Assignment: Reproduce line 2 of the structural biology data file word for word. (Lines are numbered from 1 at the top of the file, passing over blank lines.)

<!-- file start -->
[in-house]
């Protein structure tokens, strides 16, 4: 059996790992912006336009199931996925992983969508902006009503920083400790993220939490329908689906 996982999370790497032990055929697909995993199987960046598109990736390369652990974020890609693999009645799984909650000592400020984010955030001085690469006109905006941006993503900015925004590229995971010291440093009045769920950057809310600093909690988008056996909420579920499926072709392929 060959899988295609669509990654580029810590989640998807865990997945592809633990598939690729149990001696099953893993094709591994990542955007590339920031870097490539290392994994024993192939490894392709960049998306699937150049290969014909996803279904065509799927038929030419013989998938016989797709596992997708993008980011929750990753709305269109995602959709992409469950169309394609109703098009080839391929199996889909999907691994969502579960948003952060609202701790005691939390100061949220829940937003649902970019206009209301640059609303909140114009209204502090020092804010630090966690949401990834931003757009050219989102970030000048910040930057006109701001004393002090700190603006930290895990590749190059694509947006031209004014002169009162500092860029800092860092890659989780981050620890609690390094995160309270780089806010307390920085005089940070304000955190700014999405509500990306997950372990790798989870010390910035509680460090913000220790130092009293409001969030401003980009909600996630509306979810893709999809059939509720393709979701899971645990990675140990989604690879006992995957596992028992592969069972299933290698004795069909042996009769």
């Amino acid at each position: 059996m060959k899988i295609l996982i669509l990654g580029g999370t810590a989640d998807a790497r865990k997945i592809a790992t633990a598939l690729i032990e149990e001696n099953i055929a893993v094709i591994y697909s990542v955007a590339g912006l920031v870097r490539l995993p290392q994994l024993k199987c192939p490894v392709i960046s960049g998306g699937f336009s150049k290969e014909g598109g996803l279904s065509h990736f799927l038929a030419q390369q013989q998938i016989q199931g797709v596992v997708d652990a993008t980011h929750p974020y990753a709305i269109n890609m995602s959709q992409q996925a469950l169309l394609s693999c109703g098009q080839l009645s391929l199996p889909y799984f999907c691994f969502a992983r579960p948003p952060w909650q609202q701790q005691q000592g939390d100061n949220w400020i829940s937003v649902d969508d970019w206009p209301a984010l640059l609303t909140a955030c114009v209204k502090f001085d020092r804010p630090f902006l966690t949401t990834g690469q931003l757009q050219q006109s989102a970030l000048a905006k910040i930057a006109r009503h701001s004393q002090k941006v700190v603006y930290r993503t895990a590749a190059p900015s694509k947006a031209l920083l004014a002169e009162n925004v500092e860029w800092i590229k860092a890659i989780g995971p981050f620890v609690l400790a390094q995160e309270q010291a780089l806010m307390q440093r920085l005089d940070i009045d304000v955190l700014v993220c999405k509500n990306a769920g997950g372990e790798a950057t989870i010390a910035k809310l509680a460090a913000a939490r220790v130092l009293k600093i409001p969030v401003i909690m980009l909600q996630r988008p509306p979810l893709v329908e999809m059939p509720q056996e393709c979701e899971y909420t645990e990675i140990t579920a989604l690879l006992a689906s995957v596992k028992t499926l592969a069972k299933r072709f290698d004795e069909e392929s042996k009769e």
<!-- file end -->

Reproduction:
């Protein structure tokens, strides 16, 4: 059996790992912006336009199931996925992983969508902006009503920083400790993220939490329908689906 996982999370790497032990055929697909995993199987960046598109990736390369652990974020890609693999009645799984909650000592400020984010955030001085690469006109905006941006993503900015925004590229995971010291440093009045769920950057809310600093909690988008056996909420579920499926072709392929 060959899988295609669509990654580029810590989640998807865990997945592809633990598939690729149990001696099953893993094709591994990542955007590339920031870097490539290392994994024993192939490894392709960049998306699937150049290969014909996803279904065509799927038929030419013989998938016989797709596992997708993008980011929750990753709305269109995602959709992409469950169309394609109703098009080839391929199996889909999907691994969502579960948003952060609202701790005691939390100061949220829940937003649902970019206009209301640059609303909140114009209204502090020092804010630090966690949401990834931003757009050219989102970030000048910040930057006109701001004393002090700190603006930290895990590749190059694509947006031209004014002169009162500092860029800092860092890659989780981050620890609690390094995160309270780089806010307390920085005089940070304000955190700014999405509500990306997950372990790798989870010390910035509680460090913000220790130092009293409001969030401003980009909600996630509306979810893709999809059939509720393709979701899971645990990675140990989604690879006992995957596992028992592969069972299933290698004795069909042996009769």